Prone to rotting and cracking. Maintenance prevents decay. Cracks form as boards expand and contract seasonally.
Less durable. Although some woods resist rot well, none matches the composite's 30- to 50- year life span.
Can warp and splinter. Wood naturally shrinks and swells, leading to warping and splintering over time.

Key Differences

FactorCompositeWood
Initial cost per square foot$8 – $13$3 – $9
Lifespan30 – 50 years10 – 30 years
MaintenanceVery lowModerate to high
Customizable aestheticsHighLow to moderate
Stain resistanceHighLow to moderate
Heat absorptionHighLow
Rot/insect resistanceExcellentVaries by wood species
Prone to cracking/warpingNoYes

Combining Composite and Wood

It’s possible to build a deck using composite for the deck boards and wood for the substructure, rails, and accents. This mixed materials approach gives you the best of both worlds:

  • Use composite decking on a pressure-treated pine subframe
  • Incorporate real wood posts, rails, trim, and accents
  • Choose composite boards with a wood-like grain pattern

This approach combines a durable, low-maintenance walking surface with beautiful real wood accents.


So, Which Is Better for You: Composite or Wood?

There's no definitively better deck material. The pros and cons show that each has advantages and disadvantages.The right choice depends on your priorities.

Composite is better if you want:

  • Extremely low maintenance
  • Maximum durability
  • Bold, customizable colors
  • Stain and rot resistance

Wood is better if you want:

  • A classic, natural look
  • Real wood grain beauty
  • Lower up-front cost
  • A cooler deck

Talk to local deck builders about whether your lifestyle, priorities, and budget favor composite or wood. Combining both materials in a custom deck is a great option, too.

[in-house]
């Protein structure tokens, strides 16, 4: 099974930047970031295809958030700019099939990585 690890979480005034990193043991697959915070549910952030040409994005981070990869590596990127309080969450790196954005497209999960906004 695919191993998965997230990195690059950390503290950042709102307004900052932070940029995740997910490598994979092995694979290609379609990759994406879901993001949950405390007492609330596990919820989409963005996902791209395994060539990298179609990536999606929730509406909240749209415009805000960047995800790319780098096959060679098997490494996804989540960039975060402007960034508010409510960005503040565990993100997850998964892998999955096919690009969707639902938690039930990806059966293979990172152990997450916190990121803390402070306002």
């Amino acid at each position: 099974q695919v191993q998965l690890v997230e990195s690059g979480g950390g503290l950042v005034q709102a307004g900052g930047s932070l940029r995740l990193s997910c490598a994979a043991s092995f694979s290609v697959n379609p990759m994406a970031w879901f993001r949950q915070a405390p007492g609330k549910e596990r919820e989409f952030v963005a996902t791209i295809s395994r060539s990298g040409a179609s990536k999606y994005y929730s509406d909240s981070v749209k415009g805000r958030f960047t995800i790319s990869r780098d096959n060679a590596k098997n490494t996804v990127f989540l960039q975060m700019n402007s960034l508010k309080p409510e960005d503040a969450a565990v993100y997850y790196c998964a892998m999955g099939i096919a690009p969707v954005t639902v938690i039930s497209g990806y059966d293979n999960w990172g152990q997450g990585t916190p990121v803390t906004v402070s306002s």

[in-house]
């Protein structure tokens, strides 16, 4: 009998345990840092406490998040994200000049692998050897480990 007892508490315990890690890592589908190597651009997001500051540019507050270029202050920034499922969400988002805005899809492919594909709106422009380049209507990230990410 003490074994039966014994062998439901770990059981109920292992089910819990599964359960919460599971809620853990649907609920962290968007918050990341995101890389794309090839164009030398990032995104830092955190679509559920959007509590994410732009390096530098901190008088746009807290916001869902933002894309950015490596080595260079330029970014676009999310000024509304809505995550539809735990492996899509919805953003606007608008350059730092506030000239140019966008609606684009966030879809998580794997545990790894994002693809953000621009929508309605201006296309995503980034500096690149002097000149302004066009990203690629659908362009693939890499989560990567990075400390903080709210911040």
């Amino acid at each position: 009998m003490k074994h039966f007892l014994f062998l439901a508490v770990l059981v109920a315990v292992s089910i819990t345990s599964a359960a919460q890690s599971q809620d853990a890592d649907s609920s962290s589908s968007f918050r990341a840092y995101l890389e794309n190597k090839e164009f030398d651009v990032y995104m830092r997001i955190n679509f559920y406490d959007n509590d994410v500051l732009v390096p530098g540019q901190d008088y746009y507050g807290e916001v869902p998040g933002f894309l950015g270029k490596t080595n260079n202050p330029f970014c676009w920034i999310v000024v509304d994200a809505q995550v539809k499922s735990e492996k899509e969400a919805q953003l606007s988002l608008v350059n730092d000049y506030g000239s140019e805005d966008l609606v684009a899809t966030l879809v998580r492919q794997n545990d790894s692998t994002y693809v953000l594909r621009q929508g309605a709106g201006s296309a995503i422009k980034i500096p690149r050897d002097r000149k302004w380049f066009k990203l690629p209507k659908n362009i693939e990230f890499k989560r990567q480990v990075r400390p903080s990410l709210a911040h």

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FAQs About Composite Decking Vs. Wood

Does composite decking get hot in the sun?

Yes, composite absorbs and retains more heat than wood. On hot days, composite decks can get uncomfortably hot under your bare feet. Newer composites are engineered to reduce heat absorption. Lighter colors also stay cooler than darker ones.


How long do composite vs. wood decks last?

In my experience, composite decks last about 30 to 50 years. Wood decks last 10 to 30 years, depending on species and maintenance.


Can you stain composite decking?

No. The color runs throughout composite boards. Semi-transparent deck washes can freshen older decks.


Is Trex composite decking?

Yes. Made from recycled plastic and wood fibers, Trex is a popular composite choice for its durability, low maintenance needs, and natural wood look.


How often should you seal a wood deck?

Seal wood decks every two to three years to maintain their appearance. More frequent sealing is recommended in harsh climates. Use clear water sealer or semi-transparent or solid color opaque stains.